Georges Dambier was born in Paris in April 1925.
It was at the beginning of 1942, during the war that Dambier started working for the famous artist and poster designer Paul Colin. Colin was responsible for introducing this budding young apprentice to fashion, interiors, antiques and most of all beautiful Parisien women.
At the end of the war, Dambier got his first job with a magazine. Here at “Presse” Dambier met and assisted the up and coming photographer Willy Rizzo.
But he quickly moved on from assisting and became a photographic reporter himself working on a range of stories for “Le Tout-Paris”. It was his taste in graphics and women that started him to specialise in fashion and within a few years he was regularly photographing the likes of Dorien Leigh, Suzy Parker and Brigitte Bardot.
It was not long before Helene Lazareff, the famous editor of ELLE phoned him up one day and offered him a position on her magazine This was a fantastic opportunity and obviously Dambier jumped at the chance. It was while working with ELLE that he became one of the first French photographers to take models out of the studio and in to the street for their shoots. It was in the streets of Paris that Dambier took some of his most memorable photographs.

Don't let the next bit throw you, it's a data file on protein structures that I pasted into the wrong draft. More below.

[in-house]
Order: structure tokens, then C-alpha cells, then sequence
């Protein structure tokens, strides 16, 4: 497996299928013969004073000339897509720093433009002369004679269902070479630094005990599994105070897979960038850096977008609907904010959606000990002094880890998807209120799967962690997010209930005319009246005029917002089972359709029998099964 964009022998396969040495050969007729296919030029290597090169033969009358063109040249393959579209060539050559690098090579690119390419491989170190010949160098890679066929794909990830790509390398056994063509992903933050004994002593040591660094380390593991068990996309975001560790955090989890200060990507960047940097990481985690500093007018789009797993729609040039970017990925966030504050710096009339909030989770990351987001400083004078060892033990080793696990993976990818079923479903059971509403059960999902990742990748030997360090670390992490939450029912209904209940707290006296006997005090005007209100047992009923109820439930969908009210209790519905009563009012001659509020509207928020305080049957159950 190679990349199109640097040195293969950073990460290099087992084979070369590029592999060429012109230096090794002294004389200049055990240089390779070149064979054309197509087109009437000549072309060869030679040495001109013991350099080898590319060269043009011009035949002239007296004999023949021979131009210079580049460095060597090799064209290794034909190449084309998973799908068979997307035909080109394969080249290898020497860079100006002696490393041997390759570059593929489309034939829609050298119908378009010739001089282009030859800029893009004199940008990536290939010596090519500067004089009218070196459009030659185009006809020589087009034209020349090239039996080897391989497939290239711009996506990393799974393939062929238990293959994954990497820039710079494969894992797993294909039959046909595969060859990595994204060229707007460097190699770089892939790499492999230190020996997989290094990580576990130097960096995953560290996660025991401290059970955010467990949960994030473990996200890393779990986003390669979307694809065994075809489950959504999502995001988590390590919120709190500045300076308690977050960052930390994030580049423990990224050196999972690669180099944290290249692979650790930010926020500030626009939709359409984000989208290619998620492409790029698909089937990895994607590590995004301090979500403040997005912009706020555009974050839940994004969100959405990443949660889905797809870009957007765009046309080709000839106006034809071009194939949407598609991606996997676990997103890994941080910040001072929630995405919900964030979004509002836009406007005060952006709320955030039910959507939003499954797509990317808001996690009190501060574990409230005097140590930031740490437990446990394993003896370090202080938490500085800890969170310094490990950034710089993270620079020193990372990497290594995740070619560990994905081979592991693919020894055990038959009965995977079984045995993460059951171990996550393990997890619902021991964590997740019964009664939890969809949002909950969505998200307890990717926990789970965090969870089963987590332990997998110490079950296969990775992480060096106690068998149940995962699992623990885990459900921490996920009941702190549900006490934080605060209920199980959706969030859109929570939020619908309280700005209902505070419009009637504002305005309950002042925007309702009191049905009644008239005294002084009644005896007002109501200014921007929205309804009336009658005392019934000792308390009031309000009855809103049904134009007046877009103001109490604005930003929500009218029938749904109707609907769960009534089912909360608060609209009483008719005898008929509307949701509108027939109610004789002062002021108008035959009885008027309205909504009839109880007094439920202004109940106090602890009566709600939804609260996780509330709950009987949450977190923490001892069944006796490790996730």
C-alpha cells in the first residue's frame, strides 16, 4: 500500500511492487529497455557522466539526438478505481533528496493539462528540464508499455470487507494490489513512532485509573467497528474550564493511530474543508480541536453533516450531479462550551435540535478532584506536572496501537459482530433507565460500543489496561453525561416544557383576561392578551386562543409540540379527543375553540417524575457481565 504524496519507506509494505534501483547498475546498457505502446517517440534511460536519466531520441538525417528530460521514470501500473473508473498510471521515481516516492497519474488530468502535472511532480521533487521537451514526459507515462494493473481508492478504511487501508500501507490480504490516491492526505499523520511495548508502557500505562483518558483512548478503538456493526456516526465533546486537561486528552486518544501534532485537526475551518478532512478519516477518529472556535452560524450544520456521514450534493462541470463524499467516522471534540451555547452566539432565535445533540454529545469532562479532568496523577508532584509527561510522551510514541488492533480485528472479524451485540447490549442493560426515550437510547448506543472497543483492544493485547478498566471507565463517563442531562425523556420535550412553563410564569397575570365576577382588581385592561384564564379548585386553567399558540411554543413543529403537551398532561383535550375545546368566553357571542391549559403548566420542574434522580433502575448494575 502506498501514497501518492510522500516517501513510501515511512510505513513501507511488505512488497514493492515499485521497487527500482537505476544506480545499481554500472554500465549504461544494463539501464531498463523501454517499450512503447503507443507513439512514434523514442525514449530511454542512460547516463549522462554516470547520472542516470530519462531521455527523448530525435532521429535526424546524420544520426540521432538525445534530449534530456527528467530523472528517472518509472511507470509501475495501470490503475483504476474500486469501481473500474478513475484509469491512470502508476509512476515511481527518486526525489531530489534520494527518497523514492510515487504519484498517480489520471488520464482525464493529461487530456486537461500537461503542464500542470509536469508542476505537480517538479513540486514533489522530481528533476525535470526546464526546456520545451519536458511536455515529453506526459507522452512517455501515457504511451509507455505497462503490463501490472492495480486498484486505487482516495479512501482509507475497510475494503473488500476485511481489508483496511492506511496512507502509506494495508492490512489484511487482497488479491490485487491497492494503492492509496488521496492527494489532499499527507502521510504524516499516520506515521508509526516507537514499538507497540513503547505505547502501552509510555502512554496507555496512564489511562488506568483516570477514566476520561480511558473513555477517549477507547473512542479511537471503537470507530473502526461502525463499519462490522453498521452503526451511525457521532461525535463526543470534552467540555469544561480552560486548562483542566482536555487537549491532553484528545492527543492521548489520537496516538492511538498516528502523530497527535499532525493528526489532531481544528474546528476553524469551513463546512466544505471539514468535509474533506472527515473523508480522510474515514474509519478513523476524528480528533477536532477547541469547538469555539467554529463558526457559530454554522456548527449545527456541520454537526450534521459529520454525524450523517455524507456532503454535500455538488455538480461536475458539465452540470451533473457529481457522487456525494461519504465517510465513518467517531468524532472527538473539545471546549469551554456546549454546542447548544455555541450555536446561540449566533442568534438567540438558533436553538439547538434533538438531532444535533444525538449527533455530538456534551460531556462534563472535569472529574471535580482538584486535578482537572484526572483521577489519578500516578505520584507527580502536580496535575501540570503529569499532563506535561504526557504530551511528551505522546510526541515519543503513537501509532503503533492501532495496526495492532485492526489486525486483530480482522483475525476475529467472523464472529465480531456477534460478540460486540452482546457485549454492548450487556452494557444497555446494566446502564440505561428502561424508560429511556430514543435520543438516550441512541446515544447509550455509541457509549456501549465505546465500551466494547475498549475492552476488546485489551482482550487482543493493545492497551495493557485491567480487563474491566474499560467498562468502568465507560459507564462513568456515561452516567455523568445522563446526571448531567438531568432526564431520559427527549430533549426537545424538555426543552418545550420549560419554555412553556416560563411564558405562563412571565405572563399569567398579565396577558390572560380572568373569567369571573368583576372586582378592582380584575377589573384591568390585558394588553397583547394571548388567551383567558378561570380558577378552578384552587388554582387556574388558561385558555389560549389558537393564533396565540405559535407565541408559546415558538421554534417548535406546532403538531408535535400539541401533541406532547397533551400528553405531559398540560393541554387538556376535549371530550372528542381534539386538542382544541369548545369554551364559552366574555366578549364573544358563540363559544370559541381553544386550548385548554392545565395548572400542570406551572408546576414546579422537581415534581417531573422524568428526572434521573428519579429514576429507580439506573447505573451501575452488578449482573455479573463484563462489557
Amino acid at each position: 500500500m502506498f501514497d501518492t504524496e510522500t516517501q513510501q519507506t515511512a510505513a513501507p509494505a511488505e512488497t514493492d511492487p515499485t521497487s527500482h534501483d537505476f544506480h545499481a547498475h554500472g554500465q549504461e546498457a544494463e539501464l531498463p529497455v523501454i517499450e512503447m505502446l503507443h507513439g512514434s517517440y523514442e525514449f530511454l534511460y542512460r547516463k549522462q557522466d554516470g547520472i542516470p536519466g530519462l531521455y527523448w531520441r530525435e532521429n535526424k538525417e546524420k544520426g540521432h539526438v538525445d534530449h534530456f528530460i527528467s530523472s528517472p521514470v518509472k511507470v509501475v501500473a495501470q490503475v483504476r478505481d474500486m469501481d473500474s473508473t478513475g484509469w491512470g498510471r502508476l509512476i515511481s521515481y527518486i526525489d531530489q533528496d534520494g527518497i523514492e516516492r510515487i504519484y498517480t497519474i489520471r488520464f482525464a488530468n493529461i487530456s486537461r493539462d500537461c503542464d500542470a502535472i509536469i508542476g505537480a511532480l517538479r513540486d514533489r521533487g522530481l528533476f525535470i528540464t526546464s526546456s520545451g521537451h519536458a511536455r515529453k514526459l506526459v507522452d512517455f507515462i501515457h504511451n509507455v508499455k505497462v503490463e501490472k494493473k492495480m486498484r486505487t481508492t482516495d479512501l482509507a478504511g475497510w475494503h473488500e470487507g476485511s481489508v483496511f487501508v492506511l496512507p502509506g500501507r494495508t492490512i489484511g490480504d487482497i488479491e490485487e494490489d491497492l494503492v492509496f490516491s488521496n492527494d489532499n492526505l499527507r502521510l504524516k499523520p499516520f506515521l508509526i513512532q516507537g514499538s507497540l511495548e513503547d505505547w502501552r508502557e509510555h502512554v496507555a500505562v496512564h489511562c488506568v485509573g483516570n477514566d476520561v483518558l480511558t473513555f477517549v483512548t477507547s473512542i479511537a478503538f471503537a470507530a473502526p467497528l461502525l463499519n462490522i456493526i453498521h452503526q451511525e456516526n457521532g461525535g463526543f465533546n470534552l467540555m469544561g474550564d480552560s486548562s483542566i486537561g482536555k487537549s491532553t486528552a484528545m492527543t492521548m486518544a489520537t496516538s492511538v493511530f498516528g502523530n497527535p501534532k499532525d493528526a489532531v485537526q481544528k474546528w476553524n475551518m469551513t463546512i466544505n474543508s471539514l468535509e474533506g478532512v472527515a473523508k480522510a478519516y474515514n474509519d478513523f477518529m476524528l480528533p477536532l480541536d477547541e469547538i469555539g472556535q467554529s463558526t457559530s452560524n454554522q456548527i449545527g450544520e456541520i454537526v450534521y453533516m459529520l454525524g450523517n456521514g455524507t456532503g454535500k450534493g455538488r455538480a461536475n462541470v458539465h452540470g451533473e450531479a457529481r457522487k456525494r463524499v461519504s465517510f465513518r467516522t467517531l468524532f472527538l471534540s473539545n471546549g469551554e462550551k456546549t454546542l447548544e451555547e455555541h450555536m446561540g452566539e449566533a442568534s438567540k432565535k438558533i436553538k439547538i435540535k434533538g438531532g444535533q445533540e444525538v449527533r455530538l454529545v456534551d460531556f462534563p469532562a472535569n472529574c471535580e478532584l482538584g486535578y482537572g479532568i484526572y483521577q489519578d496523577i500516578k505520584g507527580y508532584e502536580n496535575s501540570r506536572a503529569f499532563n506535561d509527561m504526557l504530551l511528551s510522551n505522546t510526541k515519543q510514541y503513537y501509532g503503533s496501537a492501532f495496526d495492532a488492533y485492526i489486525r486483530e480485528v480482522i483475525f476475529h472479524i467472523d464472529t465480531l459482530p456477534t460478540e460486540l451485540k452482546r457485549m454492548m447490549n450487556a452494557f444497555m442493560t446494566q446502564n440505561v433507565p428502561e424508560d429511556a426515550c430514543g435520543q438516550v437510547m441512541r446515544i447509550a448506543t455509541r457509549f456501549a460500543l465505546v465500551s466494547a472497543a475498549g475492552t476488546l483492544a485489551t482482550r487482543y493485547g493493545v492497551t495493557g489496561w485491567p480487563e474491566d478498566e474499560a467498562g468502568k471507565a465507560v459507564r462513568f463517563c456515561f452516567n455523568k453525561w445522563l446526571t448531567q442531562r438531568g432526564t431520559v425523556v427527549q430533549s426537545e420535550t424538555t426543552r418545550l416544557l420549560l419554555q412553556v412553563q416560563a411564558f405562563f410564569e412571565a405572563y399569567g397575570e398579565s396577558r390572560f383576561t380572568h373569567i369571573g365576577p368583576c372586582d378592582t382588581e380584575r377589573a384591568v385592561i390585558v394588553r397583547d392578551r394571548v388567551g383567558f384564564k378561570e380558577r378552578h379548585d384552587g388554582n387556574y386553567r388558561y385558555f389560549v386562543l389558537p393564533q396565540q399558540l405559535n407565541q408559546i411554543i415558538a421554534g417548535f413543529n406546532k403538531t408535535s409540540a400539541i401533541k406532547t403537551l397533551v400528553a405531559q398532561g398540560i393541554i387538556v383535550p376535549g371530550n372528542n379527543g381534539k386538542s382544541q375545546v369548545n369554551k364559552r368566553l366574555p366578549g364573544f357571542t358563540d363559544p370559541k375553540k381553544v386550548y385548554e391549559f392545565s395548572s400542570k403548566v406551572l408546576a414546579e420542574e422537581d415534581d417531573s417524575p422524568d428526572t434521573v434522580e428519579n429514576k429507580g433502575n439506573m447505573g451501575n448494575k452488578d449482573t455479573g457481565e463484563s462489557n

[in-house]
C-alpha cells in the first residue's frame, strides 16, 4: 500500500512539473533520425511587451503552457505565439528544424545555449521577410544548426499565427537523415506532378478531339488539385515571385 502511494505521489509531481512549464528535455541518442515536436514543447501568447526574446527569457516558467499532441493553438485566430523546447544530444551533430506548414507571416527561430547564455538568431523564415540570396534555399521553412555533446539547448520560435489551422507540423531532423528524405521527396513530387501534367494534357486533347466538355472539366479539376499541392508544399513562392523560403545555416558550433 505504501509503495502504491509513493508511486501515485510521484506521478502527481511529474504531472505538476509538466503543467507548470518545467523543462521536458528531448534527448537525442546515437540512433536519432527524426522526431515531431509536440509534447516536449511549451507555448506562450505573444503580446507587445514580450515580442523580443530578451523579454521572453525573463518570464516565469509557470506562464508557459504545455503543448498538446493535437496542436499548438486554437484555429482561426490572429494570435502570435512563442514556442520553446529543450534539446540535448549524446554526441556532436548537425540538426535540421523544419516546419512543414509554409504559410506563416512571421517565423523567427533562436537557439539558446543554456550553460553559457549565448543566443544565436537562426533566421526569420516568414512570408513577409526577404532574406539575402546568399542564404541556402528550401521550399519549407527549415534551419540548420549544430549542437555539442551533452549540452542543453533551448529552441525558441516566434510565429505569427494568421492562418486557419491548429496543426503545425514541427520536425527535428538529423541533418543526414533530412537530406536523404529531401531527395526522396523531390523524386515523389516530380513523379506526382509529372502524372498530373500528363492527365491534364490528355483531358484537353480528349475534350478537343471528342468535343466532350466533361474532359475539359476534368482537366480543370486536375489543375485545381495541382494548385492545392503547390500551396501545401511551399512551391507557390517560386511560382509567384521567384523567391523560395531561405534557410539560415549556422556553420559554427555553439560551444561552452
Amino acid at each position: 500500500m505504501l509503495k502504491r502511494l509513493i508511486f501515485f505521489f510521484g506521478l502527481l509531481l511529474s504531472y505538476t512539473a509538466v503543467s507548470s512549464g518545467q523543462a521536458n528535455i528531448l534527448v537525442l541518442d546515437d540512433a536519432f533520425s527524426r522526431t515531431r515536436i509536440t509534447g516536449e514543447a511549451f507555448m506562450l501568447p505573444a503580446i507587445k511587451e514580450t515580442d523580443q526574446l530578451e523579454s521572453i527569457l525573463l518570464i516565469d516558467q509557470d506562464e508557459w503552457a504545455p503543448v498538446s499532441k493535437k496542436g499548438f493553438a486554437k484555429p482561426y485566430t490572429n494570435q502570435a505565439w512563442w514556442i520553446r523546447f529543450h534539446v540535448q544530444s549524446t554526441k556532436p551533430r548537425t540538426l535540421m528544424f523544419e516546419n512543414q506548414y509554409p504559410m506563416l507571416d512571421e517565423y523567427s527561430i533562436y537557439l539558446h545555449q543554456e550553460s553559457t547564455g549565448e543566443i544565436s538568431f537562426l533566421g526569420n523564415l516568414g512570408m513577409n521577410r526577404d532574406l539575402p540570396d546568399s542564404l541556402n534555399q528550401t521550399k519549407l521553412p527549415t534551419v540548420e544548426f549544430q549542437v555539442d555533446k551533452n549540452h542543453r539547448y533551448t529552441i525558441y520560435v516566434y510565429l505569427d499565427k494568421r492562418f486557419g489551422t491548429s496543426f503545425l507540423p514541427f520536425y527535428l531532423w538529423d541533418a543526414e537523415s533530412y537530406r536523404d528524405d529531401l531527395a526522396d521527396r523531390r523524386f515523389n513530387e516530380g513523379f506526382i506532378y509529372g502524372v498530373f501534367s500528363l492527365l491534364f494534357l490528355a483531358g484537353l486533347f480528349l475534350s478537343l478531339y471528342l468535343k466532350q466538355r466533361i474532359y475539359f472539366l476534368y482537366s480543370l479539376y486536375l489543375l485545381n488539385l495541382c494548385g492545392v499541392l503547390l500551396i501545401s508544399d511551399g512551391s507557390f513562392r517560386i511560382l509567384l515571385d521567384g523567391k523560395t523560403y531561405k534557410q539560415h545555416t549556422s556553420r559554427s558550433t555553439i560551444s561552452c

It was in May of 1954, that his friend Robert Capa suggested to George that they start up a “Fashion Department” of the photo-agency Magnum. This unfortunately never happened due to Capa’s unforeseen death in Vietnam few days later.
As Dambier continued, he became one of the most prevalent fashion photographers in Paris in the 50’s. He opened a large studio in the centre of Paris and started working for all the leading fashion magazines and clients, including Vogue, Elle, Jardin des Modes, Loréal , and all the Grands Couturiers.
Now, at the age of 80, he lives in the Dordogne in his family house.